The effect of hydroalcoholic extract of Cydonia oblonga Miller leaf on doxorubicin-induced cardiac injury in rat

Document Type : Research Paper


1 Department of Cardiology, Faculty of Medicine, Shahed University, Tehran, Iran

2 Neurophysiology Research Center, Shahed University, Tehran, Iran

3 Medical Students research committee, Shahed University, Tehran, Iran


Background and Objective: Doxorubicin is one of the most common drugs for chemotherapy. The complications of doxorubicin are cardiac toxicity due to oxidative stress. Cydonia oblonga Miller leaf (COL) contains flavonoids and phenolic antioxidants. Due to the presence of antioxidant compounds in COL, the aim of this study was to evaluate the effect of hydroalcoholic extract of COL on doxorubicin-induced cardiac injury in rat.
Materials and Methods: In this experimental investigation, 32 male Wistar rats were divided into 4 groups: control, control under treatment of hydroalcoholic extract of COL, doxorubicin and doxorubicin under treatment of hydroalcoholic extract of COL. In treatment groups, 200 mg/kg of hydroalcoholic extract of COL was injected intraperitoneally one hour after the first dose of doxorubicin for 2 weeks and administered daily. For induction of cardiac toxicity, doxorubicin was injected at a dose of 15 mg/kg intraperitoneally. After two weeks of treatment, the rats were anesthetized with diethyl ether and their heart was removed. After tissue homogenate was prepared, oxidative stress markers were measured using specific kits.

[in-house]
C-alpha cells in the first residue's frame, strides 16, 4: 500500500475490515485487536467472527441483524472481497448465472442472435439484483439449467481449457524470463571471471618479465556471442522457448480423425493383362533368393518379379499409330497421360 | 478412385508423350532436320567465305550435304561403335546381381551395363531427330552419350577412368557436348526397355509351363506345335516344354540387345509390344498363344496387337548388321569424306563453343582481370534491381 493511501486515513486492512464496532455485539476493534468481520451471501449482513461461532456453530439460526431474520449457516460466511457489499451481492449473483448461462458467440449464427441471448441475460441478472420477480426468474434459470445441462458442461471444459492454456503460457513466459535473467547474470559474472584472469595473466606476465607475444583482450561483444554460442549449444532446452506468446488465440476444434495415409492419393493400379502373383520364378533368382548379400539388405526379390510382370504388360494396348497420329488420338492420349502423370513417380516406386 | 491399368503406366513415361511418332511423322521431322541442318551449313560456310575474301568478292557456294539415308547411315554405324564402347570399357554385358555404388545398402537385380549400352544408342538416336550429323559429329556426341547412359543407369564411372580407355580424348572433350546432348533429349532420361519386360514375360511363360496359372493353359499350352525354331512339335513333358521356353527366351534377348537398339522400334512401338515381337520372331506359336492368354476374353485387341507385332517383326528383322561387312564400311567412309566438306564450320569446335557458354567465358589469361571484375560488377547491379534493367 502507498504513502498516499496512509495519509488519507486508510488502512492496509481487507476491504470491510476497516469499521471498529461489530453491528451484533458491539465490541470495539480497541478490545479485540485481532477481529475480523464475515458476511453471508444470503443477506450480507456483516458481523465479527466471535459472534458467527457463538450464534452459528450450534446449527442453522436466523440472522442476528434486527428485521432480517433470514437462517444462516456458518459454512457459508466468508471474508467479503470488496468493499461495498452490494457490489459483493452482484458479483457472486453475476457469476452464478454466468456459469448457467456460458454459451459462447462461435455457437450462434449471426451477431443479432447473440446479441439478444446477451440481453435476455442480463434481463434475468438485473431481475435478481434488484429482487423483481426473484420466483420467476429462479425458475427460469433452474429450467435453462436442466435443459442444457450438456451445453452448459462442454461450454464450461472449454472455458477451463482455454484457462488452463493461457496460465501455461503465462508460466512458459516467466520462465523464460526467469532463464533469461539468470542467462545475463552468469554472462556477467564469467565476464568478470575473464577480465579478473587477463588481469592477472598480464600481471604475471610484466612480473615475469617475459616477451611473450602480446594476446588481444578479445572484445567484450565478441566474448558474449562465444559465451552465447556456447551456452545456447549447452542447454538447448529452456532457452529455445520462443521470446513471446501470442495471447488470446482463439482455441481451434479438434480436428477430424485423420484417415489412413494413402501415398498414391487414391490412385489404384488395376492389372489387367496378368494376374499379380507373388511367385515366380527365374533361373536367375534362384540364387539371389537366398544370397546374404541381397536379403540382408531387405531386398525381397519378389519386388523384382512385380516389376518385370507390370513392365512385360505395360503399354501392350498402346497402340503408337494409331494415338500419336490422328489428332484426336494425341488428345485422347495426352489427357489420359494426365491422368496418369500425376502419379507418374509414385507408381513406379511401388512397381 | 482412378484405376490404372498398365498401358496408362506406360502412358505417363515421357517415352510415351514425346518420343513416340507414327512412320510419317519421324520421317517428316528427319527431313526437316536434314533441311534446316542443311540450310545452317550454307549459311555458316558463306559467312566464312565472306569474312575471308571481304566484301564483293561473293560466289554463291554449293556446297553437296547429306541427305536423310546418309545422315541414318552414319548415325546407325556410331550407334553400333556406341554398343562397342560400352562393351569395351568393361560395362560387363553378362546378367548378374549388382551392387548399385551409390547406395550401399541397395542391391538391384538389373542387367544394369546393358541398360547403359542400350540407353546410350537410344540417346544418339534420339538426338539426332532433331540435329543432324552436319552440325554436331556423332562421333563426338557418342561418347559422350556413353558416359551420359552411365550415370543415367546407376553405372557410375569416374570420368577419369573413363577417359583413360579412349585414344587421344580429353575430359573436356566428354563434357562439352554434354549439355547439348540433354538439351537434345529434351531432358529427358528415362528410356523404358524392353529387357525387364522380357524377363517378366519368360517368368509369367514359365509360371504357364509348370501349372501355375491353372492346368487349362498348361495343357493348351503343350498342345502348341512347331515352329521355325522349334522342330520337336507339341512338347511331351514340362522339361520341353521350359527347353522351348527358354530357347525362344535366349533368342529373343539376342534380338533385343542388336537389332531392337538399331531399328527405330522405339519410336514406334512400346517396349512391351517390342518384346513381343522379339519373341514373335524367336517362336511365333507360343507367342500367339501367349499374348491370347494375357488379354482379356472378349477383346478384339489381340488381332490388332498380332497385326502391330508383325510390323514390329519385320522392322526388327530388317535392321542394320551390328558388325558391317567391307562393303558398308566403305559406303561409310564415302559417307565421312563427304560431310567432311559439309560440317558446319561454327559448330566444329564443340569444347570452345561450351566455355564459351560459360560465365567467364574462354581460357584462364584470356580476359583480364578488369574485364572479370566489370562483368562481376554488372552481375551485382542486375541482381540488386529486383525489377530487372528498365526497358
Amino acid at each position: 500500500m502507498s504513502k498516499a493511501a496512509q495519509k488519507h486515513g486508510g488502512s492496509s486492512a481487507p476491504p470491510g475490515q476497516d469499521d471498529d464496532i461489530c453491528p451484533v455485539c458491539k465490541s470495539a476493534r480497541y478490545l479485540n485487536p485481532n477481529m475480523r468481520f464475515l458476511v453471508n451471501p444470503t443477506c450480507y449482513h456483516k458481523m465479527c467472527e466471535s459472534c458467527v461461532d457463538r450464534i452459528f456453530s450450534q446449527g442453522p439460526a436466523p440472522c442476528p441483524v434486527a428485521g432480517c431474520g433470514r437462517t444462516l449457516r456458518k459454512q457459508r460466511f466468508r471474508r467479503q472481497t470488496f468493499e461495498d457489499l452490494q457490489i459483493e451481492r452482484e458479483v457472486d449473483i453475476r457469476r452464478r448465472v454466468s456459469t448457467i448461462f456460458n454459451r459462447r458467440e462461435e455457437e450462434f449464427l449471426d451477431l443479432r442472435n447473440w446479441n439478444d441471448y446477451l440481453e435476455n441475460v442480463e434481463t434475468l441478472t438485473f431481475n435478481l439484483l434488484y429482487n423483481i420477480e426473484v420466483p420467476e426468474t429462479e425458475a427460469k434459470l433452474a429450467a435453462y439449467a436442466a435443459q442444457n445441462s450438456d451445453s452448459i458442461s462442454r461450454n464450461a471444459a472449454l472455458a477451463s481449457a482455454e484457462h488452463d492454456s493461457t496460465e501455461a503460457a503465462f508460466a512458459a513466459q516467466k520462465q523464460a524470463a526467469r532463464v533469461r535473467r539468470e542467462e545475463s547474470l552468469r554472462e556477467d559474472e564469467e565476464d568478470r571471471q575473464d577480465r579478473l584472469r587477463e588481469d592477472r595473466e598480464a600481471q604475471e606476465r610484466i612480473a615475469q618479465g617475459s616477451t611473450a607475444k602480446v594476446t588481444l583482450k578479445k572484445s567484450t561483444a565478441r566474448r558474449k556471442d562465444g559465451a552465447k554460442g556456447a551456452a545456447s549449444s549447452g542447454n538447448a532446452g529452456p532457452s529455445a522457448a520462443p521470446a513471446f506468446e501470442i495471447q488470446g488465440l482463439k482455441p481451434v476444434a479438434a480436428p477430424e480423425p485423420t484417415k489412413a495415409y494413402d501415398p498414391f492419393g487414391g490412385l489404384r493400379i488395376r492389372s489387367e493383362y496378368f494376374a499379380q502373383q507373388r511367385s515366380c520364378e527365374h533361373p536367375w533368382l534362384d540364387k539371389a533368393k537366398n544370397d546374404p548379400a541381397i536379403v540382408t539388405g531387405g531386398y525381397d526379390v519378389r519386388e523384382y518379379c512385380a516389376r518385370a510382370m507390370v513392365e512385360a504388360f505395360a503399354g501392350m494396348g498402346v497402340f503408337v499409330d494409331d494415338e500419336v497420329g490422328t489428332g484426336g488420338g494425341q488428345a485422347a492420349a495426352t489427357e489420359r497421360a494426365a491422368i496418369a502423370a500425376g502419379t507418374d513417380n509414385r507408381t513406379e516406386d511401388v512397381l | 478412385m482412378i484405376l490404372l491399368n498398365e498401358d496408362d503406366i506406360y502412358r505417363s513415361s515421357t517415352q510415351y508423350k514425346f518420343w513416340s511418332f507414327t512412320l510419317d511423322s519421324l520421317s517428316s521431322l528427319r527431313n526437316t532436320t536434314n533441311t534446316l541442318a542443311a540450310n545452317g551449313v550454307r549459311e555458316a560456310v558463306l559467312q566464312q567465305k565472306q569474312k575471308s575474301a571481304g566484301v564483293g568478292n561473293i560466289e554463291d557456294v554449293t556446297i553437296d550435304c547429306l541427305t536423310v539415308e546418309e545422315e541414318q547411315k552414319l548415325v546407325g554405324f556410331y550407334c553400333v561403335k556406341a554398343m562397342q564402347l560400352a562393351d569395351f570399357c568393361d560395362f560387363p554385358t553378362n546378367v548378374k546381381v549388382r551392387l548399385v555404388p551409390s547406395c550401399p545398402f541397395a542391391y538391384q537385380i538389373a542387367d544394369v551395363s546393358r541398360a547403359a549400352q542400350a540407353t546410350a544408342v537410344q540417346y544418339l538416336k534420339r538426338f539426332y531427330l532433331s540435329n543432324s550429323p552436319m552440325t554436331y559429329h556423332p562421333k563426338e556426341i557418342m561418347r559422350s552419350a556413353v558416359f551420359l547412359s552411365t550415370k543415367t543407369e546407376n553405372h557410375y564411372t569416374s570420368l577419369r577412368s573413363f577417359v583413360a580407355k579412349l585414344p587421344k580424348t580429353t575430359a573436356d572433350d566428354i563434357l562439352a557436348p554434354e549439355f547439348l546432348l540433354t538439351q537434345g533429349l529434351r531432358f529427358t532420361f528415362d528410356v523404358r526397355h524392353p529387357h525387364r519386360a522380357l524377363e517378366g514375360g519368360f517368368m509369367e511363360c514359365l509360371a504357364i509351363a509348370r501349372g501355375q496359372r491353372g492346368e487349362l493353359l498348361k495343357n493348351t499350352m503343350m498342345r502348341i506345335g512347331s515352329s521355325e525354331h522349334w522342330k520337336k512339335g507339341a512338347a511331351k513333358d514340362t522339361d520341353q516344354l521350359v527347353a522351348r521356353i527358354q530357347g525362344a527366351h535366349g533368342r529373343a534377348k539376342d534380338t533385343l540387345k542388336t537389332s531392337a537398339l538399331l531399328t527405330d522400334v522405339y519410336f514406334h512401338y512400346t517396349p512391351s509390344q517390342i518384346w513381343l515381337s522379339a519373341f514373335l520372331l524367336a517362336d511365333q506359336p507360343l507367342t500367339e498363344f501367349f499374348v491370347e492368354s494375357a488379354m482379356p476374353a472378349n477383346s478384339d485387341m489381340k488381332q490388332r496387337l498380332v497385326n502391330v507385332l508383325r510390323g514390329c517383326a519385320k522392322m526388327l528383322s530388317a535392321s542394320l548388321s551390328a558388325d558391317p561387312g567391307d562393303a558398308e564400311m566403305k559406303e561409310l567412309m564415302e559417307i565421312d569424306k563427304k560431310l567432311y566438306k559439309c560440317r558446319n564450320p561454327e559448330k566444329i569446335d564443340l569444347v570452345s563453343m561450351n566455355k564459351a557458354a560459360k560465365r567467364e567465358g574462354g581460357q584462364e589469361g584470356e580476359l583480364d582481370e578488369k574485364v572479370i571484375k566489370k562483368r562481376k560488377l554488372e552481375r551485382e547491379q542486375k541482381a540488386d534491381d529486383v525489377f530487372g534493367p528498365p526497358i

Results: The results of this study demonstrated that doxorubicin increases malondialdehyde and reduced glutathione and catalase activity in the cardiac tissue of rats. Two weeks of treatment with hydroalcoholic extract of COL significantly reduced the malondialdehyde level and increased glutathione. The increase in catalase activity was not statistically significant.
Conclusion: According to the results of this study, COL with phenolic and flavonoid compounds and antioxidant activity seems to attenuate lipid peroxidation and oxidative stress in doxorubicin induced cardiac toxicity.


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